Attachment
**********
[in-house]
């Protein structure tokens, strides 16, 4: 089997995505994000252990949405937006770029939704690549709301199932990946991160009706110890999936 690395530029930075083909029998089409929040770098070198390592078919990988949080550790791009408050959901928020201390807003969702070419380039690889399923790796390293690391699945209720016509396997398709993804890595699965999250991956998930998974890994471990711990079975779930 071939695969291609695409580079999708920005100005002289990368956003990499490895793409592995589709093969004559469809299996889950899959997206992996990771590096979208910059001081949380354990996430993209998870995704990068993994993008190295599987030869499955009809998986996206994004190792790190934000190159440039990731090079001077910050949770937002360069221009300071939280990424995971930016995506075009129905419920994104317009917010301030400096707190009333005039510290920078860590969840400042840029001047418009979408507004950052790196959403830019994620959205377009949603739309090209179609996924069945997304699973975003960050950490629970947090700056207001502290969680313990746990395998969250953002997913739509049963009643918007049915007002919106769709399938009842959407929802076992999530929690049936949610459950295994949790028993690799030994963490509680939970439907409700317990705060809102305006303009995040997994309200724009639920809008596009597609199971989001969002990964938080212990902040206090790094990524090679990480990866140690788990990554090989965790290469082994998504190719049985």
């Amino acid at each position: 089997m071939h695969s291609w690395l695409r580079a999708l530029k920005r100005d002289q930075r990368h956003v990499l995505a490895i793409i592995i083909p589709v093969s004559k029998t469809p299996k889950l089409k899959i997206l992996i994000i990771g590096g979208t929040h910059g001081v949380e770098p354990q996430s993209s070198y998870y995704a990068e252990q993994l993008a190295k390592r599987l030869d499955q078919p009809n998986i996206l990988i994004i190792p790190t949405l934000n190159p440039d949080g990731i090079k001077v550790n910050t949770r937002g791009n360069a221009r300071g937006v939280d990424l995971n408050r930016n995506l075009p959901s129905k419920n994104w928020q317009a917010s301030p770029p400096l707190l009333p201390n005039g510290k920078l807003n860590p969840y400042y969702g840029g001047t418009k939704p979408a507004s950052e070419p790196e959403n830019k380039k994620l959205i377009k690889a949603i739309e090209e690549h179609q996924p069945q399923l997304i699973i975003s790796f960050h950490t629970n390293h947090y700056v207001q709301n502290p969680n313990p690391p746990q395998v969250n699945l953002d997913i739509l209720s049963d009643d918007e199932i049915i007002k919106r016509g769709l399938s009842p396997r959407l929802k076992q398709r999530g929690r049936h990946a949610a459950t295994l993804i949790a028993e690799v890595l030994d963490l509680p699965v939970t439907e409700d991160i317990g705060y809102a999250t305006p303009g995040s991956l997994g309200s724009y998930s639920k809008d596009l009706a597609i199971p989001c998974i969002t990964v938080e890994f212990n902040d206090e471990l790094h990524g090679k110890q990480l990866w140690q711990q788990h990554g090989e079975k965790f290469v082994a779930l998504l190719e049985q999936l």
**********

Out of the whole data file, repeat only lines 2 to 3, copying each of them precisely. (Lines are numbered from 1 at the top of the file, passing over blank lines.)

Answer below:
């Protein structure tokens, strides 16, 4: 089997995505994000252990949405937006770029939704690549709301199932990946991160009706110890999936 690395530029930075083909029998089409929040770098070198390592078919990988949080550790791009408050959901928020201390807003969702070419380039690889399923790796390293690391699945209720016509396997398709993804890595699965999250991956998930998974890994471990711990079975779930 071939695969291609695409580079999708920005100005002289990368956003990499490895793409592995589709093969004559469809299996889950899959997206992996990771590096979208910059001081949380354990996430993209998870995704990068993994993008190295599987030869499955009809998986996206994004190792790190934000190159440039990731090079001077910050949770937002360069221009300071939280990424995971930016995506075009129905419920994104317009917010301030400096707190009333005039510290920078860590969840400042840029001047418009979408507004950052790196959403830019994620959205377009949603739309090209179609996924069945997304699973975003960050950490629970947090700056207001502290969680313990746990395998969250953002997913739509049963009643918007049915007002919106769709399938009842959407929802076992999530929690049936949610459950295994949790028993690799030994963490509680939970439907409700317990705060809102305006303009995040997994309200724009639920809008596009597609199971989001969002990964938080212990902040206090790094990524090679990480990866140690788990990554090989965790290469082994998504190719049985």
């Amino acid at each position: 089997m071939h695969s291609w690395l695409r580079a999708l530029k920005r100005d002289q930075r990368h956003v990499l995505a490895i793409i592995i083909p589709v093969s004559k029998t469809p299996k889950l089409k899959i997206l992996i994000i990771g590096g979208t929040h910059g001081v949380e770098p354990q996430s993209s070198y998870y995704a990068e252990q993994l993008a190295k390592r599987l030869d499955q078919p009809n998986i996206l990988i994004i190792p790190t949405l934000n190159p440039d949080g990731i090079k001077v550790n910050t949770r937002g791009n360069a221009r300071g937006v939280d990424l995971n408050r930016n995506l075009p959901s129905k419920n994104w928020q317009a917010s301030p770029p400096l707190l009333p201390n005039g510290k920078l807003n860590p969840y400042y969702g840029g001047t418009k939704p979408a507004s950052e070419p790196e959403n830019k380039k994620l959205i377009k690889a949603i739309e090209e690549h179609q996924p069945q399923l997304i699973i975003s790796f960050h950490t629970n390293h947090y700056v207001q709301n502290p969680n313990p690391p746990q395998v969250n699945l953002d997913i739509l209720s049963d009643d918007e199932i049915i007002k919106r016509g769709l399938s009842p396997r959407l929802k076992q398709r999530g929690r049936h990946a949610a459950t295994l993804i949790a028993e690799v890595l030994d963490l509680p699965v939970t439907e409700d991160i317990g705060y809102a999250t305006p303009g995040s991956l997994g309200s724009y998930s639920k809008d596009l009706a597609i199971p989001c998974i969002t990964v938080e890994f212990n902040d206090e471990l790094h990524g090679k110890q990480l990866w140690q711990q788990h990554g090989e079975k965790f290469v082994a779930l998504l190719e049985q999936l």